University of Michigan students stage walkout over lecturer’s anti-abortion views


As nearly 170 new medical students showed up at a University of Michigan auditorium on Sunday, some wondered how they were going to explain to their delighted parents that they were leaving the ritual marking the start of their studies.

Each member of the incoming class had their own calculation of whether to remain seated during the keynote speech by Kristin Collier, an openly anti-abortion healthcare provider, or join other students in a protest. peaceful. When the day came, around 70 people quietly rose from their seats and walked out as Collier took the stage – a dissent show a month later Roe vs. Wade was overthrown. A clip of the walkout quickly went viral, with a video viewed more than 15 million times Tuesday morning.

For some conservatives, the walkout was the latest example of a “cancel culture” on college campuses. For others, it was a welcome sign of young people defending a procedure now severely restricted in some states.

But for the students involved, it was an opportunity to defend one of the four pillars of medical ethics: autonomy.

“We saw an opportunity to use our positions as future doctors to advocate for and stand in solidarity with people whose rights to bodily autonomy and medical care are under threat,” organizers said in a statement to The Washington Post.

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A spokesperson for the University of Michigan said in a statement that Collier, the director of the medical school’s health, spirituality and religion program, was selected to deliver the keynote address “based on nominations and votes of medical students, house managers and faculty.”

Collier, who taught at the University of Michigan for 17 years, did not respond to a request for comment from The Post. The university spokesperson said Collier was not speaking to the media.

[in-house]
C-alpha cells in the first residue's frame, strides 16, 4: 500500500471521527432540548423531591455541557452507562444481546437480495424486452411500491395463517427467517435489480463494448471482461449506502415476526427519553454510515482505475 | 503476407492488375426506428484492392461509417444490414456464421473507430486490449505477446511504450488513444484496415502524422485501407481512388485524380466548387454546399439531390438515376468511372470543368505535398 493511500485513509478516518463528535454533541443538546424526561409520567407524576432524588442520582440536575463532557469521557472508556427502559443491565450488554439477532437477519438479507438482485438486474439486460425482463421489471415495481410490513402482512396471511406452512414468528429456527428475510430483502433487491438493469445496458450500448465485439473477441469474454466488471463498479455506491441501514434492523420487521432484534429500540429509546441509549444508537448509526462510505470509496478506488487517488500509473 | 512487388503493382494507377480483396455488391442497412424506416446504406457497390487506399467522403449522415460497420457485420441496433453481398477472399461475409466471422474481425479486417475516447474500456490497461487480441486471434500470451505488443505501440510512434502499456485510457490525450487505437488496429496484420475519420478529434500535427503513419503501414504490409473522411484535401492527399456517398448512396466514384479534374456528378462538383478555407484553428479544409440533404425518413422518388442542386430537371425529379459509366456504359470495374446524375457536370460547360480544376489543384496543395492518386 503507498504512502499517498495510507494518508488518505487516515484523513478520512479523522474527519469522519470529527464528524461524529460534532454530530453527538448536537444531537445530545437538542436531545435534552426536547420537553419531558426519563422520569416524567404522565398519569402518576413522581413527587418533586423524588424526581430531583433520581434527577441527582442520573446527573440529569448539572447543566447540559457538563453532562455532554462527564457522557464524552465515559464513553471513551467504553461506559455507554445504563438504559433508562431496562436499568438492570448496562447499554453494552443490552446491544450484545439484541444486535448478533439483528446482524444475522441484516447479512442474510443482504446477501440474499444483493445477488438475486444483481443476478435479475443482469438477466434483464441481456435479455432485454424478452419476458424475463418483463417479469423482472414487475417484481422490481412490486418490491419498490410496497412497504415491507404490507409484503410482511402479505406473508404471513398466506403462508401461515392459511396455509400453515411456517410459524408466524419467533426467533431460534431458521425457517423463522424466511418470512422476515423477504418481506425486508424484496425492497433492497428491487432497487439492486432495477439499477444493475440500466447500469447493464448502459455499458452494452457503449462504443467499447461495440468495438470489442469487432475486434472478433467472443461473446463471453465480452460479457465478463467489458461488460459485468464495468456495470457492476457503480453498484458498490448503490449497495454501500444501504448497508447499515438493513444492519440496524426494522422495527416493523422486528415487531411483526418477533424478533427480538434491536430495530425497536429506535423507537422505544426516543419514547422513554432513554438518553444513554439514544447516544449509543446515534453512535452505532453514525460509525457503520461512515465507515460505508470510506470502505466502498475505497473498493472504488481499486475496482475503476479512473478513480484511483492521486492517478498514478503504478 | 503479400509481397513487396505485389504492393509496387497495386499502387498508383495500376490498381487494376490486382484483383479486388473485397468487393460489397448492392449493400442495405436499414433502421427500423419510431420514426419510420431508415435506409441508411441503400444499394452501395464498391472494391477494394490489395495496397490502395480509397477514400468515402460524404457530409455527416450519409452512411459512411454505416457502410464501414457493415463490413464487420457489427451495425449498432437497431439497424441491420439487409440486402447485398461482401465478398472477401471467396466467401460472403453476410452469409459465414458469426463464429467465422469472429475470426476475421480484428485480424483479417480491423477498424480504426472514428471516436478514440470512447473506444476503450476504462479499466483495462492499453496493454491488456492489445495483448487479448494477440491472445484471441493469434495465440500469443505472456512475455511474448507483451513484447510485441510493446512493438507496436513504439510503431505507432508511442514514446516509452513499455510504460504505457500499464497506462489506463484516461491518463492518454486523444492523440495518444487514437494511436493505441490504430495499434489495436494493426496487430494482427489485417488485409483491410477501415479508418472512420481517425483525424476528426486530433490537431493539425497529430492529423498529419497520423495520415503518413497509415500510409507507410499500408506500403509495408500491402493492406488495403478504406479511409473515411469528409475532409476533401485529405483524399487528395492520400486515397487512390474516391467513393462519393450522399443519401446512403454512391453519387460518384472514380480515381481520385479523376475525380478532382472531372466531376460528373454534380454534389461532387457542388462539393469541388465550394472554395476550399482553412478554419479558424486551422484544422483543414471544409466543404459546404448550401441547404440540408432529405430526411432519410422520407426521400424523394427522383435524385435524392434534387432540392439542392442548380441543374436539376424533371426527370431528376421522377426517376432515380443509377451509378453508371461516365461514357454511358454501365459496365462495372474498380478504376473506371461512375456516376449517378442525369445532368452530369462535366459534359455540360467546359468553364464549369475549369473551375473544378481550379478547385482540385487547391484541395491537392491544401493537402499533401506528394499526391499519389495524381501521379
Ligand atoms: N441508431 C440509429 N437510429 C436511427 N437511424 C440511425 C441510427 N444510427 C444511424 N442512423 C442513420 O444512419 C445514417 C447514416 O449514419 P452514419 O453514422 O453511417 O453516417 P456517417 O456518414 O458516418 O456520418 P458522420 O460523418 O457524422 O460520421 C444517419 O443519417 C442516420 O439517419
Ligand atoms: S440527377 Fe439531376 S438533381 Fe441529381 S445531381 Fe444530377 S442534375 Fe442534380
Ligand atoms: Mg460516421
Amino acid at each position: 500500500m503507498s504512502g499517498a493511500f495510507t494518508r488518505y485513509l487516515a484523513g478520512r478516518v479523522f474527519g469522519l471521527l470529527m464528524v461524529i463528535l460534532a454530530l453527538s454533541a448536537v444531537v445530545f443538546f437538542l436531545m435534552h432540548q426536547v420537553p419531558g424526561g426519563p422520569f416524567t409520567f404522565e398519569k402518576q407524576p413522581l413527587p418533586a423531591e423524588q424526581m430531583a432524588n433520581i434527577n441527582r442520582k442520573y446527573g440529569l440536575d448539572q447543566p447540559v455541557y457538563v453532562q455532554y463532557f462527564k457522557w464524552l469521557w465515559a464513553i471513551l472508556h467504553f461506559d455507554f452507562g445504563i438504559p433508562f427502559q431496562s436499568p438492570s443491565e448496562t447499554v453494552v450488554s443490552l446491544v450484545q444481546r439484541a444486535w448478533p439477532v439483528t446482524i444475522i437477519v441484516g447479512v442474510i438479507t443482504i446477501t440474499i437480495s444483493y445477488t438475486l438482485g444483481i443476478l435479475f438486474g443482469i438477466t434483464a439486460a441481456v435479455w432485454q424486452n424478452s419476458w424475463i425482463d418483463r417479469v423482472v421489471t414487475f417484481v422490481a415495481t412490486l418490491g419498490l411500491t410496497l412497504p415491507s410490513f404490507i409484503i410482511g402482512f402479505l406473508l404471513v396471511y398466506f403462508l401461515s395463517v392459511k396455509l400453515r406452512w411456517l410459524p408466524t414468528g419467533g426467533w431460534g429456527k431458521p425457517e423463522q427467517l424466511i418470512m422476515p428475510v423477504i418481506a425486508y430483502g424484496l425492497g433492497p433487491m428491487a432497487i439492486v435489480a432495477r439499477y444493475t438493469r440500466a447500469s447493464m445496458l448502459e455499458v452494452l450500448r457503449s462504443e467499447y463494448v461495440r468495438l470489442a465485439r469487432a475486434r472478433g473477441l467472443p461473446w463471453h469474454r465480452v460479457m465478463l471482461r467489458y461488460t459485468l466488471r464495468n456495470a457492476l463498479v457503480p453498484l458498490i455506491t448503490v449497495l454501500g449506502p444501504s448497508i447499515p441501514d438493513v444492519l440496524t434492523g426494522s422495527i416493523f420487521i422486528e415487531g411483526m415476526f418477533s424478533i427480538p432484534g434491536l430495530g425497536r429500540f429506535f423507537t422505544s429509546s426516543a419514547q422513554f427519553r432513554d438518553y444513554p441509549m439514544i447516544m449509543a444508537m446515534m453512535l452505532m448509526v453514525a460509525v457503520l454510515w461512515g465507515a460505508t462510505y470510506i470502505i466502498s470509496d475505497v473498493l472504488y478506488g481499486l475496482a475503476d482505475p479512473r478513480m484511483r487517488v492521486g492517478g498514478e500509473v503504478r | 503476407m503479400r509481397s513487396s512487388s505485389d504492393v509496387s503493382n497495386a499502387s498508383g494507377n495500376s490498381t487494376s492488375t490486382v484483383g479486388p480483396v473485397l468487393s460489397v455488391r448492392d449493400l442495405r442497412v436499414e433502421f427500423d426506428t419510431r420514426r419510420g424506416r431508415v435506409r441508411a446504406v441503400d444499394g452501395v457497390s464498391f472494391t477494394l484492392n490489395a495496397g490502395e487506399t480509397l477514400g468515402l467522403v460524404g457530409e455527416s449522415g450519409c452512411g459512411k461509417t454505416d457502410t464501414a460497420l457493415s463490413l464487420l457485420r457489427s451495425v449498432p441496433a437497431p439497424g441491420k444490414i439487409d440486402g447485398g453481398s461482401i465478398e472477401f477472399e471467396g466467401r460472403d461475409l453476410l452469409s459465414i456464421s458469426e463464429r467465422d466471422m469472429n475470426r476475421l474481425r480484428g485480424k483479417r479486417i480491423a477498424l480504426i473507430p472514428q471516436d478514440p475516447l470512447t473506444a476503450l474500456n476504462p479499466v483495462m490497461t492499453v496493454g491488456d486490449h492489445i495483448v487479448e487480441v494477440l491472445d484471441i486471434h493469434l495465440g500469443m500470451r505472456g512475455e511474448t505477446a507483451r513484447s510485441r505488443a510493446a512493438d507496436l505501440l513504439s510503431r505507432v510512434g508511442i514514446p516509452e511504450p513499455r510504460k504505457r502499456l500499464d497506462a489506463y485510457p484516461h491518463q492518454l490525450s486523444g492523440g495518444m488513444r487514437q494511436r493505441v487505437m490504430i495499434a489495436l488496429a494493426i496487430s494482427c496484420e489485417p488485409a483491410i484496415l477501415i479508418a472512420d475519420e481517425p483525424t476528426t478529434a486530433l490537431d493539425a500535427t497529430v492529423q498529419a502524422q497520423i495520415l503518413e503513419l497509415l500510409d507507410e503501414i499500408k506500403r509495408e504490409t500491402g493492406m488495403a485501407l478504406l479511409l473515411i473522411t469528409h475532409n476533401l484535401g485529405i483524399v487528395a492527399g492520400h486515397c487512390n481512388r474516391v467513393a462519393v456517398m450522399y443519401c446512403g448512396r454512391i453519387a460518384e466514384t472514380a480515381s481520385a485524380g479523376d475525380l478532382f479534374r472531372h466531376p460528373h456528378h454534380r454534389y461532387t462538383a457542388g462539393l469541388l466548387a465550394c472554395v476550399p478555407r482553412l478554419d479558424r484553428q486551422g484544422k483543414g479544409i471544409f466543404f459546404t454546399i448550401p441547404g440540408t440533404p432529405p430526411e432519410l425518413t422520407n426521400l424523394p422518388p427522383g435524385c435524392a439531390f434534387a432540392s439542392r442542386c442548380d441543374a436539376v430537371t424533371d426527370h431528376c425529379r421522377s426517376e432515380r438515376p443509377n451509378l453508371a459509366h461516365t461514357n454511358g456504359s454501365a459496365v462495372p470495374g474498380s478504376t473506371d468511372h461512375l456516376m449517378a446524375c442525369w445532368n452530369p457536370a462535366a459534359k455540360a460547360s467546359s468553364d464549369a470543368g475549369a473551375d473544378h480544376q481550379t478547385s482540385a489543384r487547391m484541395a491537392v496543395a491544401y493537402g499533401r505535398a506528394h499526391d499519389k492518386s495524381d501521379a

In a June interview with Catholic newsletter The Pillar, Collier detailed his “conversion into a pro-life person” after years of being secular and staunchly “pro-choice.” A month earlier, she posted on Twitter that she “cannot fail to lament the violence directed at my prenatal sisters in the act of abortion, done in the name of self-reliance.”

In his Sunday speech, Collier urged students to “get to know your patients as human beings, not just scanners, labs, chemistry, and data.” Although she didn’t explicitly mention abortion, she appeared to address the controversy, saying, “I want to acknowledge the deep wounds that our community has suffered over the past few weeks.

“We have a lot of work to do for the healing to happen,” she continued. “And I hope that for today, for this time, we can focus on what matters most – coming together to support our newly accepted students and their families in order to welcome them to one of the greatest vocations that exist on this earth.”

A student told the Post that after the Dobbs decision, having a speaker who expressed anti-abortion views “felt inappropriate and like a slap in the face.”